The recent advances in neuroscience are truly incredible. With this expansion of scientific knowledge, I would like to see even more research into the neuroscientific basic of acupuncture and Chinese Medicine.
March, 2003, Vol. 03, Issue 03
Colorado Coalition Formed to Fight Proposed Auto Insurance Bill
Current Language Excludes Massage as Personal Injury Protection Benefit
By Editorial Staff
An insurance bill introduced in the Colorado legislature1 has the state's massage therapy community up in arms, and for good reason: the bill excludes massage as a benefit of motor-vehicle-injury insurance coverage.
The bill, HB 1225, was introduced after Colorado Gov.Bill Owens decided sweeping changes were needed in the state's no-fault auto insurance system.22,3
The current insurance law, on the books in Colorado since 1974, includes a benefit for "medically reasonable" massage for auto accident-related injuries, but Gov. Owens has said he won't extend the law, which expires July 1. His decision may have been spurred by a 20-percent increase in Colorado premiums in the past year, compared with a 9-percent increase nationwide.
As currently written, HB 1225 would establish three types of policy coverage - basic, managed care and direct - but appears to make no mention of massage therapy as a covered personal injury protection (PIP) benefit. Specifically, the bill language allows an insurer to limit coverage "... to only licensed, registered, or certified health care providers." As Colorado currently lacks statewide massage or bodywork licensure, registration or certification, this stipulation means that auto-accident patients must pay out of pocket for massage and bodywork services - a requirement that would undoubtedly limit patient access to the benefits of massage therapy severely. The bill also notes that a "primary care physician may refer only to nurse practitioner, physical therapist or occupational therapist according to treatment protocols given"; again, there is no mention of referral to massage therapists or bodyworkers.
Following Gov. Owens' decision and the introduction of HB 1225, the Colorado Coalition of Massage Therapists and Bodyworkers (CCMTB) was formed. The coalition's stated mission is "To be a responsible voice for the massage therapy profession, and to educated a united community to protect Colorado citizens' informed choice about therapeutic treatments." Colorado massage therapists, bodyworkers, schools and organizations have been invited to become members of the coalition, which currently lists the American Manual Medicine Association (AMMA); American Massage Therapy Association (AMTA); Associated Bodywork and Massage Professionals (ABMP); Colorado Massage Network (CMN); other massage therapy and bodywork professionals; patients; and other interested persons as members.4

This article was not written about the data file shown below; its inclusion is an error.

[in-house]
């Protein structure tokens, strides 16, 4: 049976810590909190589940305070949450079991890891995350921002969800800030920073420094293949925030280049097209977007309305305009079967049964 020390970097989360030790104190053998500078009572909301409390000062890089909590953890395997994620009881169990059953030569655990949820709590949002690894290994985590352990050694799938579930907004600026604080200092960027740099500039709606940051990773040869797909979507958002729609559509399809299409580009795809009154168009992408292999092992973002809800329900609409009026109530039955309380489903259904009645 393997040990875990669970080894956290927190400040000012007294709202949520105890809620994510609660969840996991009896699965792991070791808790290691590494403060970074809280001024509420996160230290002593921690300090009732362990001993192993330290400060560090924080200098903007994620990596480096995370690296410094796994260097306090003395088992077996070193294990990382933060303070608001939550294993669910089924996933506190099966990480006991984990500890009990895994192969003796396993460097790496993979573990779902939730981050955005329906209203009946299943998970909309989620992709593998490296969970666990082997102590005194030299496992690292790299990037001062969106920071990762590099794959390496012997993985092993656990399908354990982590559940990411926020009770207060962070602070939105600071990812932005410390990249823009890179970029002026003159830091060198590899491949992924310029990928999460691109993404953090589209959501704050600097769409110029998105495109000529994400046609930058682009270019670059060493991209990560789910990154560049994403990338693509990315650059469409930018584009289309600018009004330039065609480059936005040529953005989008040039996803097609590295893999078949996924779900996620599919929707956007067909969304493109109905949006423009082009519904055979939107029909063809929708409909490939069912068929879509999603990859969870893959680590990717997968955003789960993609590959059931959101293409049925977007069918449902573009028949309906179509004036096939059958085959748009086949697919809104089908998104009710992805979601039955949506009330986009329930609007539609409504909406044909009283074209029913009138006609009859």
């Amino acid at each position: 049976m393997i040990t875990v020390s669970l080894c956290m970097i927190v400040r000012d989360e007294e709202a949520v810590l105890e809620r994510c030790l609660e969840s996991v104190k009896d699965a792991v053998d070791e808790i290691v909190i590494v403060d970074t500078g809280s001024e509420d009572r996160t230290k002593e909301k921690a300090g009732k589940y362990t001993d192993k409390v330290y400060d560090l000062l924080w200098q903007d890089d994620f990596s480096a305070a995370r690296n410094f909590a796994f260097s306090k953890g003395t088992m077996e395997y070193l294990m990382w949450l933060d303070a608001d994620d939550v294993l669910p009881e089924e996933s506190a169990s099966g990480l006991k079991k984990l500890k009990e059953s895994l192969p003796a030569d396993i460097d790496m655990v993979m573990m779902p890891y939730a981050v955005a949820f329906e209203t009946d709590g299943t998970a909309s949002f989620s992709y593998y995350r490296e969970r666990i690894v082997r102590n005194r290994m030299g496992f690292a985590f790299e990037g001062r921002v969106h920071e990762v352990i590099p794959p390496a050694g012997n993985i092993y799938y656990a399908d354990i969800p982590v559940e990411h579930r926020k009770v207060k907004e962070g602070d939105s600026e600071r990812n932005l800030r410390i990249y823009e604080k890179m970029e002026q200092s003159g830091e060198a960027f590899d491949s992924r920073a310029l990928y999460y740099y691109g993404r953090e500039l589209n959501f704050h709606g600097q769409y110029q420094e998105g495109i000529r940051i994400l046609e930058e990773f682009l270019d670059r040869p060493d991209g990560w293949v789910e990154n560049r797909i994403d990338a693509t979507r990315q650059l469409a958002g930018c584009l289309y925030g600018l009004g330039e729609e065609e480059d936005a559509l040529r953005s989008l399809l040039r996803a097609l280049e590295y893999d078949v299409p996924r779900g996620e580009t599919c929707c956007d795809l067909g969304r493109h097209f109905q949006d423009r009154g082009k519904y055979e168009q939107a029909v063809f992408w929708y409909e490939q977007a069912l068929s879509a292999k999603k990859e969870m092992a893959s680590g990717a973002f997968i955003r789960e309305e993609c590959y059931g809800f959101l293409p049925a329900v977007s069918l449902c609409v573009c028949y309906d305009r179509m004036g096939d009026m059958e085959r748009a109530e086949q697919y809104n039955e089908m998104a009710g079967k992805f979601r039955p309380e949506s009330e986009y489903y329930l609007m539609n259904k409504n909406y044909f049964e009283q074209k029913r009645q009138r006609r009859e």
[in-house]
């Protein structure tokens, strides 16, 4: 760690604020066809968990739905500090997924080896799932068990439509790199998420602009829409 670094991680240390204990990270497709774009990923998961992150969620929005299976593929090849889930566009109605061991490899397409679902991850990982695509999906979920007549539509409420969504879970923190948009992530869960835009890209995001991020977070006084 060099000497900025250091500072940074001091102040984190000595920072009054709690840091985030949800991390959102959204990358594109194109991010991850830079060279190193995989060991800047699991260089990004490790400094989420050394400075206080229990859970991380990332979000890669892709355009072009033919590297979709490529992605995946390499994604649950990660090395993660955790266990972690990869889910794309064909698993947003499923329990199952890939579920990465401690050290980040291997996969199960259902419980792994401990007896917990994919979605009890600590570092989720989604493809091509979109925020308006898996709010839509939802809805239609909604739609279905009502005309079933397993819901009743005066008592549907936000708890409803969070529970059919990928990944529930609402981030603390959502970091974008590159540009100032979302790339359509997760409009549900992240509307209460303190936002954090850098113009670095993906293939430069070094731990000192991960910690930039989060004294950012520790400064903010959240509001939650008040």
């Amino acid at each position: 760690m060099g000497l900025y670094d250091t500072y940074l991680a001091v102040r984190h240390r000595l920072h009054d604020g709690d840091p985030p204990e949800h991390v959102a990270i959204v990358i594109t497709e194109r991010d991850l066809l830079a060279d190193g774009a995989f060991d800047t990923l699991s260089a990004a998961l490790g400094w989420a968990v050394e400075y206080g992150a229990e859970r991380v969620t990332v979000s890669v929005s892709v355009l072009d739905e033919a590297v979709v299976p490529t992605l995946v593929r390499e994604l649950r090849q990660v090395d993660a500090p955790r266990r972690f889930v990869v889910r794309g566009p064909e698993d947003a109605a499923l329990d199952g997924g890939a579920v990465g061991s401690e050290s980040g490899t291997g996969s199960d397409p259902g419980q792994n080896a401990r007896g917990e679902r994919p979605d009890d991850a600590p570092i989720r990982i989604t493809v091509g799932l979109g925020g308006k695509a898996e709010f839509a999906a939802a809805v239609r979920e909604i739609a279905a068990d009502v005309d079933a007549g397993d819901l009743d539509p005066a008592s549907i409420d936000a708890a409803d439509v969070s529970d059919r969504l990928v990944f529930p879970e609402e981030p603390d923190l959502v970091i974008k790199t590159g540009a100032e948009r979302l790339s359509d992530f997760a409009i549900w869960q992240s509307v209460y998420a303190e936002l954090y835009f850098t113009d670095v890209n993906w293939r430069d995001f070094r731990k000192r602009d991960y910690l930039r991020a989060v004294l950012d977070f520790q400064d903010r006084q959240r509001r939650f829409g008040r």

The CCMTB is in the process of drafting an amendment to HB 1225, which will stipulate that medical massage be made available for all levels of care, and as a matter of choice for all Colorado consumers. The coalition also coordinated Massage Therapy Awareness Day at the state capitol on Jan. 20. The event, which received substantial local media coverage, was intended to raise public and legislative awareness of the benefits of massage therapy, and voice opposition to the proposed bill as written.5,6
The coalition's efforts at Massage Therapy Awareness Day, and in the weeks preceding the event, appeared to pay off, at least in the short-term: On Feb. 11, the House Business Affairs and Labor Committee held a hearing in the Supreme Court chambers of the state capitol to discuss issues relating to HB 1225.6,7 Kathryn Stewart, a member of the CCMTB, presented testimony clarifying the coalition's opposition to the bill.
Excerpts from Ms. Stewart's testimony follow:
Following the Feb. 11 committee hearing, the bill was "tabled," suggesting it would not proceed to a vote, pending consideration of potential bill text changes. However, on Feb. 13, after the bill was amended to include chiropractic treatment, the committee passed HB 1225 by an 8-5 vote. 7 As we go to press, the bill has moved to the House floor, still lacking specific reference to or inclusion of massage or bodywork as a covered benefit.
Massage Today will report on the progress of HB 1225, and the coalition's efforts to change the bill's proposed language, as more details become available. For more information, visit the CCMTB Web site: www.ccmtb.org.
* Photos courtesy of Joshua Lawton